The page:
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Maryland Equine History The Changing Role of African American Jockeys


By Olivia Wood, Equiery Intern Jockeys are some of the fittest professional


athletes around and they earn millions of dollars for the owners they ride for. Top jockeys today earn several million dollars a year. For much of American racing, jockeys have been white, and male. In the early years of racing, however, Af- rican American jockeys dominated the sport. Nevertheless, their contributions are not widely known outside of the racing industry. In the first Kentucky Derby (1875), for


example, 13 of the 15 jockeys were Afri- can American and out of the first 28 run- nings of the Derby, 15 were won by African Americans. Tese first professional African American athletes included Isaac Burns Murphy, who many in the industry consider one of the greatest American Toroughbred jockeys of all time. Murphy earned 628 wins from the 1870s through early 1890s and logged 37 major racing wins during his ca- reer, including winning the Kentucky Derby three times (1884, 1890 and 1891). Only two African American jockeys


have won the Preakness Stakes. Te first was George “Spider” Anderson, who rode Buddhist to victory on May 10, 1889. Bud- dhist was owned Samuel S. Brown, the heir to a Pennsylvania coal mining business. When Spider Anderson got to the track the morning of the race, Buddhist was the only entry on the card. Later that day, however, Governor Oden Bowie sent his colt to the track to prevent An- derson from winning in a walkover. Anderson and Buddhist won anyway with the $1,000 purse going to Buddhist’s owner, S. S. Brown. A native of Baltimore, Anderson rode in his first race in 1883, when he was just 12 years


old. Within three years, T.B. Davis and Frank Hall hired him to ride horses they had stabled at the Ivy City Colony in Maryland. He went on to ride for such prominent owners as Au- gust Belmont, D.D. Withers, William L. Scott, Bryon McClelland and William “Bill” Daly. Anderson also crossed over into the Steeple- chase racing scene, riding such horses as Bess, Councellor Howe and Sir Vassar to wins from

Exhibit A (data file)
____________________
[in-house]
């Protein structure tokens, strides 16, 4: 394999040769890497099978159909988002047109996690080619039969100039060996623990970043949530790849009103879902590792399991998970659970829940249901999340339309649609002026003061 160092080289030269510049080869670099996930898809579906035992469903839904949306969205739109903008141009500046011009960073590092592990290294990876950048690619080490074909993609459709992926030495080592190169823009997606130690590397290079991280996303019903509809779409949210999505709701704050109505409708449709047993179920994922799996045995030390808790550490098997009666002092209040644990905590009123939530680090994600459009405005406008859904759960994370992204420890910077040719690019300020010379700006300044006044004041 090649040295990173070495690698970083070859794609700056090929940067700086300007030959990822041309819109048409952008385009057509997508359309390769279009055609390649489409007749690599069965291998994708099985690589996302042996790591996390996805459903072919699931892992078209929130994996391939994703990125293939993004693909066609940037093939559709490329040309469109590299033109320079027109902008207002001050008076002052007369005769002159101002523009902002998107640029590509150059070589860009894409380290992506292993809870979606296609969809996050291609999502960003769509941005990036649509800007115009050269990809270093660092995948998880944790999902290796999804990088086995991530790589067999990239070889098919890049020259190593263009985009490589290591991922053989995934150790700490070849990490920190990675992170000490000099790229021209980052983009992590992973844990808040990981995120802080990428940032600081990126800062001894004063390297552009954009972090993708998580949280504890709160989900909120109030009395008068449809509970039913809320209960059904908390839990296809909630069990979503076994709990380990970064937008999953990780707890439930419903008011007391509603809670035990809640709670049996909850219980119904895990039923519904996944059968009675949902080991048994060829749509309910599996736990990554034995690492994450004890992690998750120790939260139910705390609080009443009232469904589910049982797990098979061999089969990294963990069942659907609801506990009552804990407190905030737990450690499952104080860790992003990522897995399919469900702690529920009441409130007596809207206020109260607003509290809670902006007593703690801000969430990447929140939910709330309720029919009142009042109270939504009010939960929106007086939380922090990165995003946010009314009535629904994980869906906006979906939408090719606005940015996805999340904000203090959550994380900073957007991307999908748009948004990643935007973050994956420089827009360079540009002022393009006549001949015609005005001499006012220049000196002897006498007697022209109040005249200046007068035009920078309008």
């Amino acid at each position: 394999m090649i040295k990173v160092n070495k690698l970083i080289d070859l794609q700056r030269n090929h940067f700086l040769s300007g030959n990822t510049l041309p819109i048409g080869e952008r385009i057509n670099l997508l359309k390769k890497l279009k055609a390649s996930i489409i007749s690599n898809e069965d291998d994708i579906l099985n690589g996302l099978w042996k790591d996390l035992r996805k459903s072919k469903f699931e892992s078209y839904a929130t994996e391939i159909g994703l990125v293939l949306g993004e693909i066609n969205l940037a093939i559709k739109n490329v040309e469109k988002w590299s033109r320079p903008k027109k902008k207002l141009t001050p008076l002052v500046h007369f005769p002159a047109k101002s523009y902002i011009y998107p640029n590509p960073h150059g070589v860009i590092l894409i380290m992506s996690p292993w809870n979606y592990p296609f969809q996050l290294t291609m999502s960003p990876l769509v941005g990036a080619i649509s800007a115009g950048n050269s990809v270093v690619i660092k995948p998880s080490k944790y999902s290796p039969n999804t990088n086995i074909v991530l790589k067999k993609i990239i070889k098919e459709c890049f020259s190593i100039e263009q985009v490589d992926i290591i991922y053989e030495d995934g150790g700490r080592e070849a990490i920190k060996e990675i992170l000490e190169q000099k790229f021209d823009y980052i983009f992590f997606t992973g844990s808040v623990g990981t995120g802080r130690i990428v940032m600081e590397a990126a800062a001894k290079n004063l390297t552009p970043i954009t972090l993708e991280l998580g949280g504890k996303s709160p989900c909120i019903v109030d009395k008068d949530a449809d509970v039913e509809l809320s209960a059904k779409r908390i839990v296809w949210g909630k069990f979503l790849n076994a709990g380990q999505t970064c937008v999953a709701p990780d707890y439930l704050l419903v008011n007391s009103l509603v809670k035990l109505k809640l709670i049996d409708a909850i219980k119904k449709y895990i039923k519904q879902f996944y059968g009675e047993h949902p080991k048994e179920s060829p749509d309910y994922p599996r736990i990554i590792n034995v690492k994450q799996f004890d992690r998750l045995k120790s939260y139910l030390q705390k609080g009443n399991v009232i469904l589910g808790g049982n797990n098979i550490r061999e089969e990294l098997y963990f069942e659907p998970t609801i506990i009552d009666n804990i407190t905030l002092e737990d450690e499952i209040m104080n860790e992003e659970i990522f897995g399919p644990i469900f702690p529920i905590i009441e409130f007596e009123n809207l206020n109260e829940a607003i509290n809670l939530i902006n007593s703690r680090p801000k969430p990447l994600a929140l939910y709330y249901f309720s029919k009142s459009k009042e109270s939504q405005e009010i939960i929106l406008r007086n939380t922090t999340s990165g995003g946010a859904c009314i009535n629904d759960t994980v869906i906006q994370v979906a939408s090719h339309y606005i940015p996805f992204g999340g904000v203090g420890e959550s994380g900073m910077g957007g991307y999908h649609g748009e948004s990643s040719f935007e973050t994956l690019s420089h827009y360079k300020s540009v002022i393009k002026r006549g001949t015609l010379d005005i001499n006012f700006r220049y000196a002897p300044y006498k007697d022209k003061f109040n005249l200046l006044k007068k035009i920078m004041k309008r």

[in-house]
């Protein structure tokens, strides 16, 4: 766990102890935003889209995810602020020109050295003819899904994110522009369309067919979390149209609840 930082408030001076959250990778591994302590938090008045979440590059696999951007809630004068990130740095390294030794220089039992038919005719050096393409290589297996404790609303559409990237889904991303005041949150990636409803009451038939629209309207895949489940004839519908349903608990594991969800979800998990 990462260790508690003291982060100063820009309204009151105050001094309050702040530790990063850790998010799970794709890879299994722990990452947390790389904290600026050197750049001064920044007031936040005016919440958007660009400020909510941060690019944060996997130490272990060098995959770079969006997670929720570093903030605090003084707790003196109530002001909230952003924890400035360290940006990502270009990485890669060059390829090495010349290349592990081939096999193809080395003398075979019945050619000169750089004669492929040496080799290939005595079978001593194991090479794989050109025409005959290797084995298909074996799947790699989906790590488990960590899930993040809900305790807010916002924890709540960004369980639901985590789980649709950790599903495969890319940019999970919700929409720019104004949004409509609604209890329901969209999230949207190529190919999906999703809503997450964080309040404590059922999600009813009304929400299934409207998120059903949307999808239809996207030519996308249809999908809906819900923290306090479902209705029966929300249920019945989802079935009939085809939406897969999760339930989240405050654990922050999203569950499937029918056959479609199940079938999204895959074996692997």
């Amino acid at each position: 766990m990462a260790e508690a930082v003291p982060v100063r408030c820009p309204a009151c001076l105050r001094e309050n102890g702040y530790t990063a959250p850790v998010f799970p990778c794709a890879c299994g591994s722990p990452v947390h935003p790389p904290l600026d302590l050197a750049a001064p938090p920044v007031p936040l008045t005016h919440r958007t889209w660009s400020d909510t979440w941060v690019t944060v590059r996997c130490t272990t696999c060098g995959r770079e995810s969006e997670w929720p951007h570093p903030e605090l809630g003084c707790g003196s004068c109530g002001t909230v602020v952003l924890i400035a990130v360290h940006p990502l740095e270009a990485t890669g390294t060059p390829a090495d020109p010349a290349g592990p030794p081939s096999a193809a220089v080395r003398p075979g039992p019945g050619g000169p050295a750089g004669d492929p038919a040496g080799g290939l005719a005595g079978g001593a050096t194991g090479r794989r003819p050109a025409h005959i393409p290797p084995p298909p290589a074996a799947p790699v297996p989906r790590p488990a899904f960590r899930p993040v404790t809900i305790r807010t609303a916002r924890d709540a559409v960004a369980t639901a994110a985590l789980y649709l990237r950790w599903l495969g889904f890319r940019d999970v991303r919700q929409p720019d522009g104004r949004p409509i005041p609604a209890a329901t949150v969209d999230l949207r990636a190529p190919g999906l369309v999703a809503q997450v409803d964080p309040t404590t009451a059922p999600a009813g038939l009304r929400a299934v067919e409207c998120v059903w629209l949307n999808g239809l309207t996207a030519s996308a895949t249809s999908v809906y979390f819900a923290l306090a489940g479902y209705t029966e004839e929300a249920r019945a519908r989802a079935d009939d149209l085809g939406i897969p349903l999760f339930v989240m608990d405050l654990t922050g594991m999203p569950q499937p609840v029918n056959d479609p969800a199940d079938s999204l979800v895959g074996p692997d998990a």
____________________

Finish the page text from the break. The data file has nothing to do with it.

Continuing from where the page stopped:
stirrup style, which was relatively new at the time and gave riders their distinctive, crouch- ing posture. In addition to the 1898 Preakness Stakes, Simms won the Kentucky Derby twice (1896 and 1898) and the Belmont Stakes twice (1893 and 1894), as well as many other races. He was named Champion Jockey in the United States for 1893 and 1894, and was inducted in to the US Racing Hall of Fame in 1977. Te dominance of African American


jockeys in the early post-Civil War era is unsurprising. African Americans had been forced into agricultural labor for centu- ries, and as a result, many of the post-Civil War generation had substantial experience handling horses and other livestock. In ad- dition, hired stable workers were often Af- rican American, and these men had deep re- lationships with the horses under their care. Riding in races was just one of many eques- trian related professions in which some post-Civil War African Americans excelled. After Reconstruction, however, white


Only two African American jockeys have won the Preakness Stakes: George “Spider” Anderson (left) in 1889 and Willie Simms in 1898 (right).


1889 to 1897. After retiring as a jockey, An- derson stayed with the sport as a co-owner in several racehorses. Te second African American jockey to win


the Preakness was Willie Simms in 1898. He rode Sly Fox, a Maryland-bred owned by Charles F. Dwyer, a trainer who hailed from a family of Brooklyn butchers-turned-racehorse owners. Simms was born in Augusta, GA, and began


a career as a jockey in 1887. He was one of the first jockeys to find success riding in the short-


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Americans began pushing African Ameri- can jockeys out of racing, and did so quite successfully. In 2013, only four percent of US jockeys were African American and to-


day, that number is just a handful. Tis month, Kendrick Carmouche plans to


ride in this year’s Kentucky Derby, making him the first African American jockey to ride in the race since 2013, when Kevin Krigger finished 17th riding Goldencents. Carmouche, who be- gan riding races in 2000 at the age of 16, is slat- ed to ride Bourbonic (owned by Calumet Farm and trained by Todd Pletcher), in the Derby.


fair use image


0421


Munsey’s Magazine 1900


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